The Internet. Who isn’t aware of this term in today’s day and age? Many even call modern day technology- especially the internet- the ‘eighth wonder of the world.’ This laud that the internet, quite rightfully, receives makes one wonder- Who was behind all of this?
Silicon Valley invented the internet- most of you must be thinking of this as well. However, while Silicon Valley, California is home to some of the world’s most successful global tech companies and start-ups (think Google, Apple and Facebook), it did not invent the internet.
So who actually did?
Surprisingly, it was actually the US government who we need to thank for our everyday Netflix-bingeing sessions.
Here’s a little backstory behind it:
The Pentagon financed the development of the computer long ago. The internet began as a typical Pentagon-backed program and research project, known as ARPANET, which was created in 1957 in response to the Soviet ‘Sputnik.’
By the early 1980s, use of the ARPA communications protocol, now known as TCP/IP was far more private in nature, than it was military. The ARPANET formally ‘expired’ in 1989, and the National Science Foundation’s Office of Advanced Computing financed the internet’s infrastructure from 1984 until 1994, by which time the trunklines (also known as, the internet’s backbone) were privatised. In short, both the design and implementation of the internet have relied almost exclusively on US government dollars.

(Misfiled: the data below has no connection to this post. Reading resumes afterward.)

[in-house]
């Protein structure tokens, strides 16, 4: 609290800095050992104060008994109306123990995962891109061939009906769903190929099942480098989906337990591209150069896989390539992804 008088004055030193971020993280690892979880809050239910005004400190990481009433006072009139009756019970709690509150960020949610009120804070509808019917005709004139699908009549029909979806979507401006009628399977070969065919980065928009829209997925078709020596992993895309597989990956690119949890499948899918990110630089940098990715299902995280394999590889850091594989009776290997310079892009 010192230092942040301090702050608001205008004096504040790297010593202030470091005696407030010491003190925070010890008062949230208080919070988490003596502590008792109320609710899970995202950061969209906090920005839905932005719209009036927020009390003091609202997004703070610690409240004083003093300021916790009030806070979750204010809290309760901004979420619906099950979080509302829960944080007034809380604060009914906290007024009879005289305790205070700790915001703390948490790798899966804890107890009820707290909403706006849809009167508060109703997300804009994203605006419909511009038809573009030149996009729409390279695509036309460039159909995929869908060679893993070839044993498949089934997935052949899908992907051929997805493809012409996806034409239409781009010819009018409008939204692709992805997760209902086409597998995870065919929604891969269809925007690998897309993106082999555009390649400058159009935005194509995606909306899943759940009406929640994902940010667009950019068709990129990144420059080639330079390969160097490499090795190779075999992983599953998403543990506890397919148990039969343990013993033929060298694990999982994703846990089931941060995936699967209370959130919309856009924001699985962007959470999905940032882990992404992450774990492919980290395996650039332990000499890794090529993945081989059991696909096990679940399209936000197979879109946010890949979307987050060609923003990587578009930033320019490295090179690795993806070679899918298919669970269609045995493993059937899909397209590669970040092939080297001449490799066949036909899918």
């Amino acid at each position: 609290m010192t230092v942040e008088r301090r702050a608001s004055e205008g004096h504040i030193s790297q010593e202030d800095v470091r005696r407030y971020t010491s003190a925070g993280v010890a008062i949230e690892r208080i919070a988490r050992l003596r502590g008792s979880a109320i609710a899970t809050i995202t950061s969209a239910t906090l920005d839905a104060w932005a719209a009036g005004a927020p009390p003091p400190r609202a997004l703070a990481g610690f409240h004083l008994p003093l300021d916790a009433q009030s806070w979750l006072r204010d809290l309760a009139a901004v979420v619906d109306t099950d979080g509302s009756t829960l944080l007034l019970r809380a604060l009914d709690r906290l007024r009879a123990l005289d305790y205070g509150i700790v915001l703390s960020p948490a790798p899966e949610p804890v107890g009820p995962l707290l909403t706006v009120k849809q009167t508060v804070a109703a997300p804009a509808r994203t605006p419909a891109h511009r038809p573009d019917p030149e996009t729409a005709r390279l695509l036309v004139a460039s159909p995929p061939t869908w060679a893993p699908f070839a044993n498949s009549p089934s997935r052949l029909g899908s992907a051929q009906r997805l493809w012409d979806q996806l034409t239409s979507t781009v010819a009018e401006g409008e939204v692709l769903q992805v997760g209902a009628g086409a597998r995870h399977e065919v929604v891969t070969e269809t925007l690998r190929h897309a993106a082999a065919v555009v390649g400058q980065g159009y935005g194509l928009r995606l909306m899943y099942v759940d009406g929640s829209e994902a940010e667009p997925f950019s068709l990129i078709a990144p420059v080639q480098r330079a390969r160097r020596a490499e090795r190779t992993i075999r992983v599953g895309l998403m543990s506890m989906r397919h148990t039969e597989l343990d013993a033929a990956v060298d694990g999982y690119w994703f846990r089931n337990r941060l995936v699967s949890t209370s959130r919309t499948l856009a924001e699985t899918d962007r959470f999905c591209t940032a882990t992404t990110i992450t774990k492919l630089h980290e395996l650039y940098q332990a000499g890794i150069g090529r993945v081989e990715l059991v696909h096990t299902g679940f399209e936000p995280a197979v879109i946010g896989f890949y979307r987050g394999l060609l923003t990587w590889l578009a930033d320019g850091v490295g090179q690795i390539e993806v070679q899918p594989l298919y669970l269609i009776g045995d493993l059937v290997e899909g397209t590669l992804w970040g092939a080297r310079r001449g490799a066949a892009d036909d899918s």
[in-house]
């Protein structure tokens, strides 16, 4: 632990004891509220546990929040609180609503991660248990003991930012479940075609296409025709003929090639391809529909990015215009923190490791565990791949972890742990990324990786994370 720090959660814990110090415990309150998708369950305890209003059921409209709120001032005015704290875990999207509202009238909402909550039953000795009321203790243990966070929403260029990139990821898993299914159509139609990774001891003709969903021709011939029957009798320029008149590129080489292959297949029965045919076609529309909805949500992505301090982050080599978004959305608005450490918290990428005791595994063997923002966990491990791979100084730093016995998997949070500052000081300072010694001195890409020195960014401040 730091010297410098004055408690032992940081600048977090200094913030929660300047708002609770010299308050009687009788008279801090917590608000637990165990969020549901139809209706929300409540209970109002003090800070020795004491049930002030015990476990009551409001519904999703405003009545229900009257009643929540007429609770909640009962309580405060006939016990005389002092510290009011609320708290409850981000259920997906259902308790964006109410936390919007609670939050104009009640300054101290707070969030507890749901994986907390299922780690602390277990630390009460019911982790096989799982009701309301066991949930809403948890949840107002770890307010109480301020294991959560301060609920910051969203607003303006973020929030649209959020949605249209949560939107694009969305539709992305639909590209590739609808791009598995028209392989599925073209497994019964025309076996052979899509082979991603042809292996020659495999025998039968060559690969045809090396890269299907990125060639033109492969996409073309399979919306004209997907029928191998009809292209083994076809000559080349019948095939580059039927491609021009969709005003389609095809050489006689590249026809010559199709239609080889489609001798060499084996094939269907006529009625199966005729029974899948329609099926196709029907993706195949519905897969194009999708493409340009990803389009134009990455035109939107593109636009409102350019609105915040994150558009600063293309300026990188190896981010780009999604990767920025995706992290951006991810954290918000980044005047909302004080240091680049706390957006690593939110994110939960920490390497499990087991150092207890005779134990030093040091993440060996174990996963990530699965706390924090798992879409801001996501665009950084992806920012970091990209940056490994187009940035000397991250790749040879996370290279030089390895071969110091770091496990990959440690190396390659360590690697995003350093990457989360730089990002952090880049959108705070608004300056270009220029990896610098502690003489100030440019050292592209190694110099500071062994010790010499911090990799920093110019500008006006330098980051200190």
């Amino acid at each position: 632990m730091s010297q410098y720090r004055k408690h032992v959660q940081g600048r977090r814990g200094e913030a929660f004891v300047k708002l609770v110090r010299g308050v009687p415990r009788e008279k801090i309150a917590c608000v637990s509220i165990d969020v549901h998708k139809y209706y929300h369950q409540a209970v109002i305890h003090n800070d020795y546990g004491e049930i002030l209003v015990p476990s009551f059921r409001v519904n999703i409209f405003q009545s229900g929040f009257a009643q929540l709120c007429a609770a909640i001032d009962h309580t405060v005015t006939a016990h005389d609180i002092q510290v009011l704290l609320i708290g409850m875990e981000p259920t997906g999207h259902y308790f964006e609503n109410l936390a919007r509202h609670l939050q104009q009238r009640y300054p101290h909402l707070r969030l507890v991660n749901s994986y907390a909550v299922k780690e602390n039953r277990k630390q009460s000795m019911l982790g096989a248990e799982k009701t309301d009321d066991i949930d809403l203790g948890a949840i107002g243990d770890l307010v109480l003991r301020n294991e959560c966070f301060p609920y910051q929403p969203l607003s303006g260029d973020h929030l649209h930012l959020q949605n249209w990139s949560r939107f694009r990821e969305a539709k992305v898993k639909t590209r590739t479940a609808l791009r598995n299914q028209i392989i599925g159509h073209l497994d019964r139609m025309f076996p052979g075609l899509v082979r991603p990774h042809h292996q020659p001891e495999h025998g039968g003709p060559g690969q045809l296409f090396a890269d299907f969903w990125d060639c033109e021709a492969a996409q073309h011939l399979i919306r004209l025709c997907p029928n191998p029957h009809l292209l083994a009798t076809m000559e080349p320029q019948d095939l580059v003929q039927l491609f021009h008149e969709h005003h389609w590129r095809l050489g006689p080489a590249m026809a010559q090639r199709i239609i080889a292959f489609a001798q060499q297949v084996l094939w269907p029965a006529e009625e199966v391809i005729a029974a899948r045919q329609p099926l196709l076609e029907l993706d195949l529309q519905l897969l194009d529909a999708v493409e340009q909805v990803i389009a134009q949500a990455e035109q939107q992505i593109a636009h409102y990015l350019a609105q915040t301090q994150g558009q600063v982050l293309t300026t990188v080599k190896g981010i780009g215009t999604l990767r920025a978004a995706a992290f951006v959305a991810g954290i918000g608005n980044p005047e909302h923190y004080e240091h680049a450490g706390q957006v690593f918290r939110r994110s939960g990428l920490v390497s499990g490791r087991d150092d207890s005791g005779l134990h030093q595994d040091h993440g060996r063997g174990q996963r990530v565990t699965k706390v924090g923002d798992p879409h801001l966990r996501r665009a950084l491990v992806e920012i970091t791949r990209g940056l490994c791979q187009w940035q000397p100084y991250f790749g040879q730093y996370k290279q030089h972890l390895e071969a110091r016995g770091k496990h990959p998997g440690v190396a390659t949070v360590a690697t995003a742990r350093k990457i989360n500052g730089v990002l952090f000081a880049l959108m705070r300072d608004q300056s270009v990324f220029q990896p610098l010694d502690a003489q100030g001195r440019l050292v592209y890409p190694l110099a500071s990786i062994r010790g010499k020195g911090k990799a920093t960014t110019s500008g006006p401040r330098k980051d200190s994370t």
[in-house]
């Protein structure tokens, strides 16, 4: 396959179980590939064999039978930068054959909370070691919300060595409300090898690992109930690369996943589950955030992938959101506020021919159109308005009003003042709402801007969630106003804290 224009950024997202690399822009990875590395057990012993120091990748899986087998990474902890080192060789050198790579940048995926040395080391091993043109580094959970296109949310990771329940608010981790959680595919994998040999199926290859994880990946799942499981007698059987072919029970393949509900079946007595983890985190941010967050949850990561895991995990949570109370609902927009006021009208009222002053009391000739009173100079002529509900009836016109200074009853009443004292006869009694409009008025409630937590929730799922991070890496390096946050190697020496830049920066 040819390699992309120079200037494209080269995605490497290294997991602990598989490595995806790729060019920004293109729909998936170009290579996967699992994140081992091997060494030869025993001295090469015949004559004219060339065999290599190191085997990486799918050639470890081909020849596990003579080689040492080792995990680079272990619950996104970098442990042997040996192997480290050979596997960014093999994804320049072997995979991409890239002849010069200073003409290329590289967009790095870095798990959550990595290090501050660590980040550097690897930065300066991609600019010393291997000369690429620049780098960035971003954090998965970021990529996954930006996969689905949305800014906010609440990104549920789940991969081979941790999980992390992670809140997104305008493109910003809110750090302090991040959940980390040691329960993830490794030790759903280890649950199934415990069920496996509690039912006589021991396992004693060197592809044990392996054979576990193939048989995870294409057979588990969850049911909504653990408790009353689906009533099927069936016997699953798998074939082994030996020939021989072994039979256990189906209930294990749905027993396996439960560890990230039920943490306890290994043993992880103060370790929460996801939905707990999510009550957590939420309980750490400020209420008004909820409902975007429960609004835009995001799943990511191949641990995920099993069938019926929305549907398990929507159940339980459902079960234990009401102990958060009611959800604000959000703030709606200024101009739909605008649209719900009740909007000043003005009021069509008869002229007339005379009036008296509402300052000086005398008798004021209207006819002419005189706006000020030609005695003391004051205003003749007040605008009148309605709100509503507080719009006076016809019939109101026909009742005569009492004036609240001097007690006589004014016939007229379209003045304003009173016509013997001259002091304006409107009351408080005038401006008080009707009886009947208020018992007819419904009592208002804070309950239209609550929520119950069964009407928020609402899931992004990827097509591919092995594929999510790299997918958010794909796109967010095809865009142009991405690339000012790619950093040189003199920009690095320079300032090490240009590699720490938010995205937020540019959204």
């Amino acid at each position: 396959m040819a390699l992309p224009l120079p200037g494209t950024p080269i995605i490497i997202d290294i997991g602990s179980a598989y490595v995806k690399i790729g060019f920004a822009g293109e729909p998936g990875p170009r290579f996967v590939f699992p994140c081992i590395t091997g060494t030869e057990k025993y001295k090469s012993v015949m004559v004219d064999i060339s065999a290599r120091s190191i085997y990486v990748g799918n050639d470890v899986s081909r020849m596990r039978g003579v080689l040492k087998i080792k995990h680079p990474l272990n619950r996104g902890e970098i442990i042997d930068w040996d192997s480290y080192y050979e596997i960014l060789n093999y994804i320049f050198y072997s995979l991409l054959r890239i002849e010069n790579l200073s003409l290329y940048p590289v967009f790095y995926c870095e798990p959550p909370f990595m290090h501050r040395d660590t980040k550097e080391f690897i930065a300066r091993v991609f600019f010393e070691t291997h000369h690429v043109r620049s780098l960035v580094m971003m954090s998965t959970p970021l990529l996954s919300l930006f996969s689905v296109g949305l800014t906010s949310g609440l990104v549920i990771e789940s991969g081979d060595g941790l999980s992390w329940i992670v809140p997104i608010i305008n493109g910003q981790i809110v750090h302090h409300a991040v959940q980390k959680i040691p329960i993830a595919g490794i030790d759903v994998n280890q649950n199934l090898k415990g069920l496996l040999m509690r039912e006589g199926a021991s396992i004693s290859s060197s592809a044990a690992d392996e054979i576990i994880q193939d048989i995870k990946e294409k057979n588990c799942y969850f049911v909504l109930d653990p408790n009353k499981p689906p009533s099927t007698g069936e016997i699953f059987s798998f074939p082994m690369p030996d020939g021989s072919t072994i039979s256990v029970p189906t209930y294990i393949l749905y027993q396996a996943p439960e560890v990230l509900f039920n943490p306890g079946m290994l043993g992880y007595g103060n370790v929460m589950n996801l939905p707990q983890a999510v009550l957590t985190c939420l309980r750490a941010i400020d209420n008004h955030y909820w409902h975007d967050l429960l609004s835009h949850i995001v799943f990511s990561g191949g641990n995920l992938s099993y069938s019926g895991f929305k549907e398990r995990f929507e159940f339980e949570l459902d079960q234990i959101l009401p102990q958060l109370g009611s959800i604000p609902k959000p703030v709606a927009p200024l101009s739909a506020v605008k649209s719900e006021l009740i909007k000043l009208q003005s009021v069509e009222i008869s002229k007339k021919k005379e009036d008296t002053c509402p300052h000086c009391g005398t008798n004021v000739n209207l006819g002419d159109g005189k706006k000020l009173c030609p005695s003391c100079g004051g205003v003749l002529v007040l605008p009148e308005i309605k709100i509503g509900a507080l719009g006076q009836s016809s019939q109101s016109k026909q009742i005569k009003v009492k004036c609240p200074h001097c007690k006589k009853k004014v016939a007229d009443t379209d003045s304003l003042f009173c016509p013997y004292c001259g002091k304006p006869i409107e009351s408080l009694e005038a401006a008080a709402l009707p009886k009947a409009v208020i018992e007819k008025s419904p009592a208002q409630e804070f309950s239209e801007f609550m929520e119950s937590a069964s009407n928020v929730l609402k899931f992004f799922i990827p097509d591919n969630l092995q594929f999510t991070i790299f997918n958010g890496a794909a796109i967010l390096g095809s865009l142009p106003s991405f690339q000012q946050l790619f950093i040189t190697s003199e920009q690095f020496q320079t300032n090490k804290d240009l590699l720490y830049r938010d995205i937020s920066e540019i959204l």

Now, we still have the private sector to thank for for a myriad of reasons. For one, without the brilliant efforts at Xerox PARC and Apple, humans would not have been able to develop a useable graphical user interface (GUI), a lightweight and durable mouse, and the Ethernet protocol. Without these- among other- inventions, the internet would be nowhere near what it is today.
Summing up, the US Government invented the internet but at the end of the day, the private sector should still be thanked to ‘glorify’ the internet- which made it what it is today.